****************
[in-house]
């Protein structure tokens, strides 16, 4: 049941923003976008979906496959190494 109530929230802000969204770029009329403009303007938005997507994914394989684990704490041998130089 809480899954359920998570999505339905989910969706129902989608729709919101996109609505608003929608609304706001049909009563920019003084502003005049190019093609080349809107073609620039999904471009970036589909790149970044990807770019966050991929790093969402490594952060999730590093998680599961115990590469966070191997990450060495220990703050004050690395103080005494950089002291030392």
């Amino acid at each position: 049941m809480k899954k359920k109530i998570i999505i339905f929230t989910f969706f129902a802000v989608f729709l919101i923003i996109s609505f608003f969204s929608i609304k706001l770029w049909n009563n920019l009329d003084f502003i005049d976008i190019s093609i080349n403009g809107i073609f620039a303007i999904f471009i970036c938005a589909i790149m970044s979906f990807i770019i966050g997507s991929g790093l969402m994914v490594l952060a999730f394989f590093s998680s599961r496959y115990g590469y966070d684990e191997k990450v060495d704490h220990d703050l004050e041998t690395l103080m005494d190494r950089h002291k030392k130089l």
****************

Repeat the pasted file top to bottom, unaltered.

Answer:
[in-house]
């Protein structure tokens, strides 16, 4: 049941923003976008979906496959190494 109530929230802000969204770029009329403009303007938005997507994914394989684990704490041998130089 809480899954359920998570999505339905989910969706129902989608729709919101996109609505608003929608609304706001049909009563920019003084502003005049190019093609080349809107073609620039999904471009970036589909790149970044990807770019966050991929790093969402490594952060999730590093998680599961115990590469966070191997990450060495220990703050004050690395103080005494950089002291030392």
């Amino acid at each position: 049941m809480k899954k359920k109530i998570i999505i339905f929230t989910f969706f129902a802000v989608f729709l919101i923003i996109s609505f608003f969204s929608i609304k706001l770029w049909n009563n920019l009329d003084f502003i005049d976008i190019s093609i080349n403009g809107i073609f620039a303007i999904f471009i970036c938005a589909i790149m970044s979906f990807i770019i966050g997507s991929g790093l969402m994914v490594l952060a999730f394989f590093s998680s599961r496959y115990g590469y966070d684990e191997k990450v060495d704490h220990d703050l004050e041998t690395l103080m005494d190494r950089h002291k030392k130089l």